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How to “Root” a Rootkit That Supports Root Processes Using Strider

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How to “Root” a Rootkit That Supports Root Processes
Using Strider GhostBuster Enterprise Scanner
Yi-Min Wang
Doug Beck
February 11, 2005
Technical Report
MSR-TR-2005-21
Microsoft Research
Microsoft Corporation
One Microsoft Way
Redmond, WA 98052
How to “Root” a Rootkit That Supports Root Processes
Using Strider GhostBuster Enterprise Scanner
Yi-Min Wang & Doug Beck (February 11, 2005)
Some rootkits that hide resources through user-mode API interception support the notion of “root
processes” [H03] (or “privileged processes” [N04]), which are exempt from being hooked for API
interception and so can see all hidden entries. In this paper, we use Hacker Defender (1.00 and older) as an
example and describe a simple technique to “root” such a rootkit (i.e., to run our program as a root process
of the rootkit) using the Strider GhostBuster quick scanner to identify infected machines in the enterprise.
Step #1: Identify a Root Process
Root processes are usually hidden. So the first step is to detect hidden processes. By enumerating the
processes through the regular Process32First/Process32Next APIs (or any of your favorite high-level APIs)
and enumerating them again using a lower-level call described in the Appendix, and taking a diff, we can
detect any user-mode hidden process within a fraction of a second.
Not all hidden processes are root processes. One way to identify a root process is to inject the diff’ing code
described above into every hidden process; the ones that do not report a diff are root processes. In practice,
the number of hidden processes is small. So one can manually try Step #2 on every hidden process;
whichever that gives us what we want is a root process.
Step #2: Launch cmd.exe as a Root Process
Suppose hxdef100.exe is the identified hidden root process. We type “copy C:\windows\system32\cmd.exe
.\hxdef100.exe” and “start .\hxdef100.exe”, which will launch a command window with the process name
“hxdef100.exe”. Since the support for root processes is usually based on simple filename pattern matching,
this command window is now a root process of Hacker Defender; that is, we have rooted the rootkit.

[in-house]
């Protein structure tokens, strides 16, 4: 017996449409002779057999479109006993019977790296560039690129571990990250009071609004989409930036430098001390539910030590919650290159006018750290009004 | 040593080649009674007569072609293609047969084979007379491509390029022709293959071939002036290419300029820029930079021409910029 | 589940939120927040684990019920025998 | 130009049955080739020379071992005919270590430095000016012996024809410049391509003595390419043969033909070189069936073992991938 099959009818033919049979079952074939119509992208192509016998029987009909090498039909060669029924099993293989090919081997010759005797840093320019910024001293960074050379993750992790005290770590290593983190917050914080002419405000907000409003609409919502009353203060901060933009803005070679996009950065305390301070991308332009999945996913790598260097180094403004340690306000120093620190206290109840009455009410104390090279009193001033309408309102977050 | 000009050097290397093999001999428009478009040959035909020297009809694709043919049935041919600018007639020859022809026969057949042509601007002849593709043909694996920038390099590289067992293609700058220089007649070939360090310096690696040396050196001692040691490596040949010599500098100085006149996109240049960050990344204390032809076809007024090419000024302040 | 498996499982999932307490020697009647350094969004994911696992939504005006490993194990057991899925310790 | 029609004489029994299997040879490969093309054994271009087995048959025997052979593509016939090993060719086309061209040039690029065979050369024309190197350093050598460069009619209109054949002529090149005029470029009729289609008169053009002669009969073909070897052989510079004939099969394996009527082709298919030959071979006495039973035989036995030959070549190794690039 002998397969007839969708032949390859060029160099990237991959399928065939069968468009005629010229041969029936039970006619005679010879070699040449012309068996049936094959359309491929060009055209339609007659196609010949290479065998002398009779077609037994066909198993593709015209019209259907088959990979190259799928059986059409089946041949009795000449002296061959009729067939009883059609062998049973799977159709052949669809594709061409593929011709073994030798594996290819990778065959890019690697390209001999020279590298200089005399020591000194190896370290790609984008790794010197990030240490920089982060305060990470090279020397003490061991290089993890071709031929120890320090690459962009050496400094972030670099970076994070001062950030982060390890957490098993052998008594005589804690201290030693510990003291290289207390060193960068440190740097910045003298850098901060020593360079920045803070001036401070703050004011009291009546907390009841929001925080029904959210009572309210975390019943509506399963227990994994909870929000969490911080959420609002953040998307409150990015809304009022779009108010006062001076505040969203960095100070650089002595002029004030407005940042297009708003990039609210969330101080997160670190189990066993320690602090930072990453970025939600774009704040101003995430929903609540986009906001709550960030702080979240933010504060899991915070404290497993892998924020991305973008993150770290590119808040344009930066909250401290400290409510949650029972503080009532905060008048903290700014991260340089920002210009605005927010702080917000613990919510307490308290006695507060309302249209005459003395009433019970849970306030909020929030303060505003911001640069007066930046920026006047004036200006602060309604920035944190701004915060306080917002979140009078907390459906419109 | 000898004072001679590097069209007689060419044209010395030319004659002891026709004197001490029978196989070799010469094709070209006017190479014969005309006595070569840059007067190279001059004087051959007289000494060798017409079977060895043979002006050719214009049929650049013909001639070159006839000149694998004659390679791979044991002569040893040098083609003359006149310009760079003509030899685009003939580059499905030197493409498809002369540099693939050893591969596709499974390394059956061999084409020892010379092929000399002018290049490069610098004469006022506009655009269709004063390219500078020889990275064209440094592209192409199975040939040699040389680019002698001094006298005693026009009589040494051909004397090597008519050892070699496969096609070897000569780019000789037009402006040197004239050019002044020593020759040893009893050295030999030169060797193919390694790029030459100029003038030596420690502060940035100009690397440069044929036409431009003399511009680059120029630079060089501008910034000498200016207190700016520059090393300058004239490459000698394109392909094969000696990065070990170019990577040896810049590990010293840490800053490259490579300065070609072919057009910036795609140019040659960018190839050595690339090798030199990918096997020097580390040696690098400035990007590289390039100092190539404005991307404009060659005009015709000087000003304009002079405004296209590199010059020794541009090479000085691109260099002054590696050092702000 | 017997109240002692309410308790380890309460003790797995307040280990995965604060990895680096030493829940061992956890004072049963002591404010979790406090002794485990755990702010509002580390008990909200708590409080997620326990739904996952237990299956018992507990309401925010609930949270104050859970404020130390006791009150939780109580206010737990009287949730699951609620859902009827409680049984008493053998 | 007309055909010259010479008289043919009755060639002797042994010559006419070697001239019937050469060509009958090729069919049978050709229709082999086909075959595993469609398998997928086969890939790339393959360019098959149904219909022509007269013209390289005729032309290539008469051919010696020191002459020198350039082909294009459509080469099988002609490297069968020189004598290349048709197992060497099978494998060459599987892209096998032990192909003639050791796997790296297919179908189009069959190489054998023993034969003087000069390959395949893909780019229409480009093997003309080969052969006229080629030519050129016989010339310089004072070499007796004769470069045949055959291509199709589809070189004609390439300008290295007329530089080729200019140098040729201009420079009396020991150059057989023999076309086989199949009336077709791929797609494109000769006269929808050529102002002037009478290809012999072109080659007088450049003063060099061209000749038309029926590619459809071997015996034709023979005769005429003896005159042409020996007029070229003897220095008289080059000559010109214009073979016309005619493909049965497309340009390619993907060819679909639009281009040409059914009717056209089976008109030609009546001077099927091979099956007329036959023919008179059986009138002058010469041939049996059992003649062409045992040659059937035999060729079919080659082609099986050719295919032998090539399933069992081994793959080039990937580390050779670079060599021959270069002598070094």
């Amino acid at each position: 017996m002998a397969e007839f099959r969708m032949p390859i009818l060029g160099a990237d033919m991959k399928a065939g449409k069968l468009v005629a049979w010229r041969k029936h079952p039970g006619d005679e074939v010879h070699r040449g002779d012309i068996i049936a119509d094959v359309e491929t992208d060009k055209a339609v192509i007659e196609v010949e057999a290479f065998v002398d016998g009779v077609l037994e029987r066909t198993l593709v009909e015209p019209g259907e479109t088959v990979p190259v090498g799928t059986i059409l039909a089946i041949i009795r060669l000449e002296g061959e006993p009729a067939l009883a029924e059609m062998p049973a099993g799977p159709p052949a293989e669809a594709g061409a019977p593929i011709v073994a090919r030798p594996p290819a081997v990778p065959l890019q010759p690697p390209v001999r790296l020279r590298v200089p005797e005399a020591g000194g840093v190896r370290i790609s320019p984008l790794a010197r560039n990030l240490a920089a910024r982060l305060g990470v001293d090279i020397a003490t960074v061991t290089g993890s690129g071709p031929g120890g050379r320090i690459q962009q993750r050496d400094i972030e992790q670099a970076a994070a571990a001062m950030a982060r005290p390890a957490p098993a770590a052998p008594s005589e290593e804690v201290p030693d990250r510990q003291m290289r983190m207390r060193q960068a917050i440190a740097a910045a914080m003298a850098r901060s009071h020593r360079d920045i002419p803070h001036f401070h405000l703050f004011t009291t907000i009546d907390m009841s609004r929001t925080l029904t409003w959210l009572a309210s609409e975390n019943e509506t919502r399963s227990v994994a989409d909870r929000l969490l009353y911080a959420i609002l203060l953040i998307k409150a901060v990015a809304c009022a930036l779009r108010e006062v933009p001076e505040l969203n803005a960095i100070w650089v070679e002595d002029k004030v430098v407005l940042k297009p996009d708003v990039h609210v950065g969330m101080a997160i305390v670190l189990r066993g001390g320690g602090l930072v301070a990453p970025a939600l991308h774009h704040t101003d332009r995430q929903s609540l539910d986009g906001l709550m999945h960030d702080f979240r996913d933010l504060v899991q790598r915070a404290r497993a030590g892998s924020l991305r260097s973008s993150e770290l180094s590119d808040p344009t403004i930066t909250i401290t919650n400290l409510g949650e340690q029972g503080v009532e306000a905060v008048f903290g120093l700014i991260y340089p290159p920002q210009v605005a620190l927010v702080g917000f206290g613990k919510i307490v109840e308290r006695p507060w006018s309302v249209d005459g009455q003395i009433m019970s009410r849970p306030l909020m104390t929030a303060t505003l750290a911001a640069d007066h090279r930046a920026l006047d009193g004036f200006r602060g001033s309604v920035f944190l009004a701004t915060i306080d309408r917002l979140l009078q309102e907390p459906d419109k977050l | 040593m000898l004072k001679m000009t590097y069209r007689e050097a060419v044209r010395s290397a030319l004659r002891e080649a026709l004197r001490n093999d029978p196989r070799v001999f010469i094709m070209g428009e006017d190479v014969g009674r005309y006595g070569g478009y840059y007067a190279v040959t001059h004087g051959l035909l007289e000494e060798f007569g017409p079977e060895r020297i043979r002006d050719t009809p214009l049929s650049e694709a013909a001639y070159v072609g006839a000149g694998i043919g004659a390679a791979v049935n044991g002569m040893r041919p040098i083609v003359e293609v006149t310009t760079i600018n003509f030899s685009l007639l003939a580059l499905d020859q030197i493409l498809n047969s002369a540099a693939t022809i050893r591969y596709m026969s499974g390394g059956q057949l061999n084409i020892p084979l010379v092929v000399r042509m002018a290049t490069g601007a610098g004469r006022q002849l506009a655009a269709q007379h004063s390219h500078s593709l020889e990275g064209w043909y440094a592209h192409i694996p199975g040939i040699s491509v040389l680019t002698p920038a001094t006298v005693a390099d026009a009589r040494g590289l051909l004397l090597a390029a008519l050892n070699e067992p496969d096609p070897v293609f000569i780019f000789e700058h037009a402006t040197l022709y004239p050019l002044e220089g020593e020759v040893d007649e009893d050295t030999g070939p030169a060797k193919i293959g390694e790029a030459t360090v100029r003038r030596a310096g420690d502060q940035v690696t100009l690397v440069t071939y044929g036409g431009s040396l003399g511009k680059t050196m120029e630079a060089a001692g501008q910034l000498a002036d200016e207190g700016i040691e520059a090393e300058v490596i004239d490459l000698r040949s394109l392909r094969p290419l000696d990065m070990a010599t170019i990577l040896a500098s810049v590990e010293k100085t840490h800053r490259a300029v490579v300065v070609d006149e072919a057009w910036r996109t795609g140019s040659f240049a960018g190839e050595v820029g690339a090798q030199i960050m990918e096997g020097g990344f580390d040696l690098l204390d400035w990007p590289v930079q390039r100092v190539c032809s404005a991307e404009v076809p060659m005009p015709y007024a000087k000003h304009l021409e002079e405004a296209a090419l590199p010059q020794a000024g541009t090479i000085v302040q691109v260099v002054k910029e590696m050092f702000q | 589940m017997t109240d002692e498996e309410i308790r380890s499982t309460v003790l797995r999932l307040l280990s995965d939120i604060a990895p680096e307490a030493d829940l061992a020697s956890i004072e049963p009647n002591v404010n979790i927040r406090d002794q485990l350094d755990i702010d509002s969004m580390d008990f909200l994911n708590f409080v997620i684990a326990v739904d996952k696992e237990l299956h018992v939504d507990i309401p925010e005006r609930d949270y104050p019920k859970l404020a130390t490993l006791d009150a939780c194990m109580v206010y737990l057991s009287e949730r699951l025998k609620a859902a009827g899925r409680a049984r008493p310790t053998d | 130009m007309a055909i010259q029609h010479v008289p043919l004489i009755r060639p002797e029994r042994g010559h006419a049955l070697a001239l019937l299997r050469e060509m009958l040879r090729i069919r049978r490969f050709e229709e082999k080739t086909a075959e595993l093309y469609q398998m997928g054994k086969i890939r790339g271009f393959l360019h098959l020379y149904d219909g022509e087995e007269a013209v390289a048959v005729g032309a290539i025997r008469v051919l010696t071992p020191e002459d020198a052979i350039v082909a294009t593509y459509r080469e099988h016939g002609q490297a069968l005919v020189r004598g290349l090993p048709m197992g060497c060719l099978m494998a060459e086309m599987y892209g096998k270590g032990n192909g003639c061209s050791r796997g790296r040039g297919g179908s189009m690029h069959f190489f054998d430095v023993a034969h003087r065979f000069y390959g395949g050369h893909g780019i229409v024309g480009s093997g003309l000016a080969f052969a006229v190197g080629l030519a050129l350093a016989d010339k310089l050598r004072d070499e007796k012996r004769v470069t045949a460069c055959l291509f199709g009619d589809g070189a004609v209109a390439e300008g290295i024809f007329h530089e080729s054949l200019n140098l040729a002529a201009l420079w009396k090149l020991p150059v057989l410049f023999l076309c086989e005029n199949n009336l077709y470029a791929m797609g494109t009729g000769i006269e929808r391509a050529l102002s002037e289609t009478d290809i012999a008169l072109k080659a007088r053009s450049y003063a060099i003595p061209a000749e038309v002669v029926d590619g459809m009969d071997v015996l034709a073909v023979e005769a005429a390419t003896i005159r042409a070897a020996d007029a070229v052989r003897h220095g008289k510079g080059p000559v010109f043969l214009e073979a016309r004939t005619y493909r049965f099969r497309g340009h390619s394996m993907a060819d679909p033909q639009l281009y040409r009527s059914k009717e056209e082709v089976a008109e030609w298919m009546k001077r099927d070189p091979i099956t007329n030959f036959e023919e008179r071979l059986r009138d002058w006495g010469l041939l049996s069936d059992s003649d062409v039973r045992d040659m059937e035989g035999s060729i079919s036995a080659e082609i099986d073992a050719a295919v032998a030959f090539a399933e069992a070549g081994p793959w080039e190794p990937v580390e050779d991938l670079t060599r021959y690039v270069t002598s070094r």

Step #3: Launch Any Other Program as a Root Process
User-mode rootkits usually rely on each parent process to infect its child processes upon their creation.
Since a root process is not hooked, it will not hook any of its child processes and so all its child processes
are root processes as well. From the command window, we can delete hidden files; we can launch
TaskMgr.exe to kill hidden processes; we can launch RegEdit to delete the hidden auto-start Registry keys
under HKLM Services; we can even launch any anti-virus scanner that has signatures for Hacker Defender
and let it do its job, all while the rootkit is still running. See Figures 1~5 at
http://research.microsoft.com/rootkit.
References:
[H03] “How to become unseen on Windows NT,” May 8, 2003.
[N04] “NTIllusion -- A portable Win32 userland rootkit”, Phrack Magazine, July 13, 2004.
[NT] http://msdn.microsoft.com/library/default.asp?url=/library/en-us/sysinfo/base/ntquerysysteminformation.asp
Appendix:
Consult [NT] and do the following to retrieve the true list of processes by bypassing its rootkit-intercepted
counterpart inside ntdll.dll. This can be used to detect any user-mode hiding rootkits including AFX, etc.
__forceinline
__declspec(naked)
NTSTATUS NTAPI NtQuerySystemInformation(
SYSTEM_INFORMATION_CLASS SystemInformationClass, PVOID SystemInformation,
ULONG SystemInformationLength, PULONG ReturnLength) {
__asm {
mov
eax, 0xAD
mov
edx, 7FFE0300h
call
edx
// (or call
dword ptr [edx])
ret
10h
}
}
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